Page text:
Upon the news of a statewide “stay in place” order, our family started singing hymns in family worship that specifically focused on the church. Of course, we didn’t stop singing hymns about Christ. After all, Jesus is our God and Savior, Redeemer, Deliverer, Prophet, Priest, King, Shepherd, Brother, and Friend; and, He is the Bridegroom of the Church–which He purchased with His own blood. However, since we couldn’t help our children fully appreciate the importance of being gathered together with the local church every Lord’s Day, we began to sing hymns about the church.
There are so many theologically rich hymns about both the Church universal and the local church that we can be teaching our children. You may be familiar with S.J. Stone’s “The Church’s One Foundation,” John Newton’s “Glorious Things of Thee are Spoken,” and William Walsham How’s “For All the Saints.” However, there are also lesser known hymns such as Bryan-Jeffery Leech’s “We Are God’s People” and Thomas Benson Pollock’s “Jesus, with Thy Church Abide.” Though each of these are uniquely suited to reflect the biblical teaching about the glory of Christ among His people, my wife and I specifically chose to sing Timothy Dwight’s “I Love Thy Kingdom, Lord” until we are able to gather again with God’s people in worship.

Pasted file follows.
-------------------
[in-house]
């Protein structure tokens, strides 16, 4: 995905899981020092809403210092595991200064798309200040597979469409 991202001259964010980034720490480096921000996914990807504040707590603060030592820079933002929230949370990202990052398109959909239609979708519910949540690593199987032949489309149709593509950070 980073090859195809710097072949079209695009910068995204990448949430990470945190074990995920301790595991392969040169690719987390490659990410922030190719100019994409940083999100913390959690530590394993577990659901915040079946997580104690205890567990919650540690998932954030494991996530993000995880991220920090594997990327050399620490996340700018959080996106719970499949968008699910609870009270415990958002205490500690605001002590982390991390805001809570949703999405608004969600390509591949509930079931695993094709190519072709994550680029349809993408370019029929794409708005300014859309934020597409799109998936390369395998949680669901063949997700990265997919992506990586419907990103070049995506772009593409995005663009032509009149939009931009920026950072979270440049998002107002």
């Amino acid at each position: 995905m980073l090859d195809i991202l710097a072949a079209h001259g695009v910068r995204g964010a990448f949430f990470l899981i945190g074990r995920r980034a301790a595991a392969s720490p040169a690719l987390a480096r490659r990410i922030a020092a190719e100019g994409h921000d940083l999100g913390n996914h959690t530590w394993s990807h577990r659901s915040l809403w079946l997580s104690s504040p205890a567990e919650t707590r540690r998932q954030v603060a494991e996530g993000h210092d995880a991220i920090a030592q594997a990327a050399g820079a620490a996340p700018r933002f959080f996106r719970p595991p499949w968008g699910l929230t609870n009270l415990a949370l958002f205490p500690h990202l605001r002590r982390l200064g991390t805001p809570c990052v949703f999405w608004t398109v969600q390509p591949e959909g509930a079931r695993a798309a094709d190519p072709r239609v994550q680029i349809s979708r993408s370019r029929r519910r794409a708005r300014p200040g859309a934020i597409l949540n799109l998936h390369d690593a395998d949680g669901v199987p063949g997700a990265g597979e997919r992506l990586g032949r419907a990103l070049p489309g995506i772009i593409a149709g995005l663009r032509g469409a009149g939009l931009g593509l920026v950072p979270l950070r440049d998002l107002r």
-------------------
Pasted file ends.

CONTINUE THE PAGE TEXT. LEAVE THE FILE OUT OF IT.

Timothy Dwight was the grandson of Jonathan Edwards. He was the President of Yale College (now Yale University) from 1795–1817. A theologian and philosopher, Dwight combated the encroachment of rationalism and deism of the French Enlightenment by scholarly defense of the authenticity of the New Testament. Though he had massive intellectual gifts, like his grandfather before him, Dwight penned this most simple and beautiful hymn that captures the heart a believer has for the church on earth and in heaven:
“I love thy kingdom, Lord,
the house of thine abode,
the church our blest Redeemer saved
with his own precious blood.
I love thy church, O God:
her walls before thee stand,
dear as the apple of thine eye,
and graven on thy hand.
For her my tears shall fall,
for her my prayers ascend;
to her my cares and toils be giv’n,
till toils and cares shall end.
Beyond my highest joy
I prize her heav’nly ways,
her sweet communion, solemn vows,
her hymns of love and praise.
Jesus, thou Friend divine,
Our Savior and our King,
thy hand from ev’ry snare and foe
shall great deliv’rance bring.
Sure as thy truth shall last,
to Zion shall be giv’n
the brightest glories earth can yield,
and brighter bliss of heav’n.”
Here’s a short recording of Micah, Eli, and Judah singing it with me during one of our times of family worship. I hope that you’ll be encouraged to make hymns about the church part of your worship in the home as well!
This article about hymns about the church originally appeared here.